Will investors make a $1 billion bet on this hemp carbon battery company?

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As the hemp industry searches for that Next Big Thing, an ambitious startup in Wisconsin said it expects to raise a billion dollars within three to five years to develop a factory to turn out a range of battery products based on hemp carbon.

Wisconsin Battery Co., Portage, a research and development company, hopes to have the factory finished by the end of 2024, then start production in early 2025. Portage officials said the initiative could soften the blow brought by the shutdown of a local Energizer battery plant.

“Initially, our markets will be retail and specialty, we will add OEM (Original Equipment Manufacturer; “white label”) and military early in our future and then hit the EV (electric vehicle) scene,” Jeff Greene, the company’s president, told HempToday.

Industrial hemp’s potential for carbon battery production lies in its bast fibers, the long, strong strands from the bark of the plant. Sourcing and processing that material is more environmentally friendly than more common battery compounds such as graphite and lithium. The hemp-based technology is still under research.

The first products planned by Wisconsin Battery are hearing aid batteries followed by replacements for alkaline batteries (such as AA and AAA). The company will eventually move into rechargeable tool batteries and then electric vehicle (EV) and industrial-scale batteries such as those needed for solar installations, according to Greene.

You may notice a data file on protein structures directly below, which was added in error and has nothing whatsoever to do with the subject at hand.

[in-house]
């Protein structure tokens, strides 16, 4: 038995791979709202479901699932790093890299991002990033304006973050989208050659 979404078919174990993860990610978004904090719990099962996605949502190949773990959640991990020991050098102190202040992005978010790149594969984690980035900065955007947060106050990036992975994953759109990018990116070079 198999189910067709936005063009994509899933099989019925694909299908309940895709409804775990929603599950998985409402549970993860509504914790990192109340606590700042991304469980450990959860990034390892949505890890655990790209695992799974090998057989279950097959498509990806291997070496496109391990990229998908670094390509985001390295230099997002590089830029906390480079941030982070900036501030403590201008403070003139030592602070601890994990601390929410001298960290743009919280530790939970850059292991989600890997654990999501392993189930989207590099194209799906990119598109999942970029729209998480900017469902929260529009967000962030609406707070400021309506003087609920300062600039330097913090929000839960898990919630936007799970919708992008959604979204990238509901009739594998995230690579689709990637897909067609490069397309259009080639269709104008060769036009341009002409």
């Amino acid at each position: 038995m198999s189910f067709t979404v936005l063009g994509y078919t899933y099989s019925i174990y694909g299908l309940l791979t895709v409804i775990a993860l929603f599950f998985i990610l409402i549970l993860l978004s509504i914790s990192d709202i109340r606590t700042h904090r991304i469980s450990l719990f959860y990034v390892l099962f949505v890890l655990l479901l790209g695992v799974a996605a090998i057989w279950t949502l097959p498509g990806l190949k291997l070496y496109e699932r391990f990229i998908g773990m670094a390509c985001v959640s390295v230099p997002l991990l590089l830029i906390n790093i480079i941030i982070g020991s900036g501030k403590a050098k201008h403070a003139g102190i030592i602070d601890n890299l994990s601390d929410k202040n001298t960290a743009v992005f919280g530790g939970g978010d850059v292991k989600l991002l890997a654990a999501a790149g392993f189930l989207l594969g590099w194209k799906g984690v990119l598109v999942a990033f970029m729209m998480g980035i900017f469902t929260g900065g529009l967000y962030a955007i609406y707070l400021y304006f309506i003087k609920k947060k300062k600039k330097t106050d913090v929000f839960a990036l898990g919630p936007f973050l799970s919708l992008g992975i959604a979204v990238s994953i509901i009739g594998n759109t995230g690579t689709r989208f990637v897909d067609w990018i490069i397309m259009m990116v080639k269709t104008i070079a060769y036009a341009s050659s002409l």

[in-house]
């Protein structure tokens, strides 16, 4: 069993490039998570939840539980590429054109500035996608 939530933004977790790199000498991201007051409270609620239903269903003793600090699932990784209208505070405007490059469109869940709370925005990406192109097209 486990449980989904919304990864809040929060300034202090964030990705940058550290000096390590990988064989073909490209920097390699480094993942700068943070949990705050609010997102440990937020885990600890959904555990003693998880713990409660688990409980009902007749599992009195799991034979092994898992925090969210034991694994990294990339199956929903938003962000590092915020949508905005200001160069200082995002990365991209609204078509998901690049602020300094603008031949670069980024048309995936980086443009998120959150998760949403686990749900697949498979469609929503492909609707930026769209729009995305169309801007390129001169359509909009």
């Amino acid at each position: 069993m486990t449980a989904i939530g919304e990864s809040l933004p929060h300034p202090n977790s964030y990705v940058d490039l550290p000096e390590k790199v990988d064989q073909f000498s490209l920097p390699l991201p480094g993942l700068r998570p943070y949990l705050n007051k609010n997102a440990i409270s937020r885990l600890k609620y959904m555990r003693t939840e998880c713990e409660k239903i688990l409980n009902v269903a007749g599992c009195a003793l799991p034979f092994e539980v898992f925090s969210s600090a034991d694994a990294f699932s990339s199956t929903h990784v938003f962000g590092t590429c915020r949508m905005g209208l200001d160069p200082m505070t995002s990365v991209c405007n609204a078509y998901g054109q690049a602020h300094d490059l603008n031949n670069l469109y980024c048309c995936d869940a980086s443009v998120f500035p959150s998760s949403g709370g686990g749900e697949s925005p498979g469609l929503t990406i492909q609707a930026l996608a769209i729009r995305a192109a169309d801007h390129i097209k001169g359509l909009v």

Financing goals

Wisconsin Battery has a goal to raise $40 million in its first funding round through industrial revenue bonds and corporate bonds, then $50-$100 million through grants in a second round.

“Finally, in 3-5 years when we enter the EV market we expect a $500 million – $1 billion raise through a combination of loans, grants, bonds and potentially an equity raise,” Greene said of the company’s aggressive plans.

Wisconsin Battery Co. this month obtained an option to buy 17 acres of city-owned land for the planned 100,000-square-foot manufacturing plant. The city has agreed to sell the company the land, in a local industrial park, for one dollar, and the Portage city council is considering authorizing $20 million in federal industrial revenue bonds to support the company’s plans in Portage and Fennimore, 100 miles southeast. That’s where Energizer is closing a second plant, and Wisconsin Battery intends to open an additional facility in the future. The scheduled shutdowns at the two Wisconsin Energizer sites will idle more than 300 workers.

Greene said his company has been in discussions with the union that represents the former Energizer employees. Wisconsin Battery will hire 60-70 workers initially, but hopes to eventually grow the payroll to 600 workers in the sixth year, he added.

The factory is planned on a 17-acre site in a local industrial park.

Tough competition